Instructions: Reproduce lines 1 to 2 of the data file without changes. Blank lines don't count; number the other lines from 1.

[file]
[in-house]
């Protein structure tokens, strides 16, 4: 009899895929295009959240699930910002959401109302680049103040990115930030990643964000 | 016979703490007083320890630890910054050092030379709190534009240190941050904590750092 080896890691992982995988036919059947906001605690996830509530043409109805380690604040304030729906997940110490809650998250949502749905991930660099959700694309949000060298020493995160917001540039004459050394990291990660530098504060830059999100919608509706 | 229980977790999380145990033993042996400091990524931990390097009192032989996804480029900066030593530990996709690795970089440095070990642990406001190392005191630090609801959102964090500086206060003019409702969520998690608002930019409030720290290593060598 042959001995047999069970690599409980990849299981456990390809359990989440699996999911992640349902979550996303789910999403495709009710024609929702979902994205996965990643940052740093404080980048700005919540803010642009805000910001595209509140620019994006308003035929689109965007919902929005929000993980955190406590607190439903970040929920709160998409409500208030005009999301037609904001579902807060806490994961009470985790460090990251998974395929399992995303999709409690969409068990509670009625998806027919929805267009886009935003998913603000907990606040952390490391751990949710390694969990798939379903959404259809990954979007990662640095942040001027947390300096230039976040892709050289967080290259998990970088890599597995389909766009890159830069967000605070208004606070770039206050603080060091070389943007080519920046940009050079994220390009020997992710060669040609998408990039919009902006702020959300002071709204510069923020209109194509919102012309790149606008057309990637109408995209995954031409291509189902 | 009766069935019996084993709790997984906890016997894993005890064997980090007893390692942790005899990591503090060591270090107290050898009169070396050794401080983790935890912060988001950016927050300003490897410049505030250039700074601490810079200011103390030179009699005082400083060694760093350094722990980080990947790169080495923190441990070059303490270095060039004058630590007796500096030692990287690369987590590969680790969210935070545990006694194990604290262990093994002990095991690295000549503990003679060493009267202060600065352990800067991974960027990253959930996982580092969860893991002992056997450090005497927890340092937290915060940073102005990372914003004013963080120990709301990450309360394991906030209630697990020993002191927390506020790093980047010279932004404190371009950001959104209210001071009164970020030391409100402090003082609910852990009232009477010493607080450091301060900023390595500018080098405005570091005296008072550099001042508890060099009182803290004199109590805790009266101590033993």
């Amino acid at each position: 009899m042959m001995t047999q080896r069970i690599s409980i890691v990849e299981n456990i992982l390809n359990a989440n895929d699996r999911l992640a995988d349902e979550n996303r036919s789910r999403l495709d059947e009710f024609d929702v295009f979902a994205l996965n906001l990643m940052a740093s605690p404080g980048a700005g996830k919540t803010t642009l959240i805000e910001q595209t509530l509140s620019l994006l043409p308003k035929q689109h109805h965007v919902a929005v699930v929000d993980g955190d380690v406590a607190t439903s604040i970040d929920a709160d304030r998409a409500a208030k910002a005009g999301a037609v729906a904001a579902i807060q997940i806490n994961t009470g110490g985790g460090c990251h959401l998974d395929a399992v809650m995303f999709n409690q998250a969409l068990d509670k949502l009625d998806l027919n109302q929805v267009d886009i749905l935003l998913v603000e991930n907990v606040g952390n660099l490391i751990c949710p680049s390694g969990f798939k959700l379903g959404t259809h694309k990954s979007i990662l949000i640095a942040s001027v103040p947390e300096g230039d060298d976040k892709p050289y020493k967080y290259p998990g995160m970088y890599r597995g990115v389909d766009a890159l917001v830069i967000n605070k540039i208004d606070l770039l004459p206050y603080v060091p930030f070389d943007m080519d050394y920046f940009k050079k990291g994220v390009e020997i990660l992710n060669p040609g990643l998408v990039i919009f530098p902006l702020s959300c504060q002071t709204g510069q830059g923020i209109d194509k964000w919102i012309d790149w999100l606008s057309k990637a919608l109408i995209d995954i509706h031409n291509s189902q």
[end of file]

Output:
[in-house]
């Protein structure tokens, strides 16, 4: 009899895929295009959240699930910002959401109302680049103040990115930030990643964000 | 016979703490007083320890630890910054050092030379709190534009240190941050904590750092 080896890691992982995988036919059947906001605690996830509530043409109805380690604040304030729906997940110490809650998250949502749905991930660099959700694309949000060298020493995160917001540039004459050394990291990660530098504060830059999100919608509706 | 229980977790999380145990033993042996400091990524931990390097009192032989996804480029900066030593530990996709690795970089440095070990642990406001190392005191630090609801959102964090500086206060003019409702969520998690608002930019409030720290290593060598 042959001995047999069970690599409980990849299981456990390809359990989440699996999911992640349902979550996303789910999403495709009710024609929702979902994205996965990643940052740093404080980048700005919540803010642009805000910001595209509140620019994006308003035929689109965007919902929005929000993980955190406590607190439903970040929920709160998409409500208030005009999301037609904001579902807060806490994961009470985790460090990251998974395929399992995303999709409690969409068990509670009625998806027919929805267009886009935003998913603000907990606040952390490391751990949710390694969990798939379903959404259809990954979007990662640095942040001027947390300096230039976040892709050289967080290259998990970088890599597995389909766009890159830069967000605070208004606070770039206050603080060091070389943007080519920046940009050079994220390009020997992710060669040609998408990039919009902006702020959300002071709204510069923020209109194509919102012309790149606008057309990637109408995209995954031409291509189902 | 009766069935019996084993709790997984906890016997894993005890064997980090007893390692942790005899990591503090060591270090107290050898009169070396050794401080983790935890912060988001950016927050300003490897410049505030250039700074601490810079200011103390030179009699005082400083060694760093350094722990980080990947790169080495923190441990070059303490270095060039004058630590007796500096030692990287690369987590590969680790969210935070545990006694194990604290262990093994002990095991690295000549503990003679060493009267202060600065352990800067991974960027990253959930996982580092969860893991002992056997450090005497927890340092937290915060940073102005990372914003004013963080120990709301990450309360394991906030209630697990020993002191927390506020790093980047010279932004404190371009950001959104209210001071009164970020030391409100402090003082609910852990009232009477010493607080450091301060900023390595500018080098405005570091005296008072550099001042508890060099009182803290004199109590805790009266101590033993």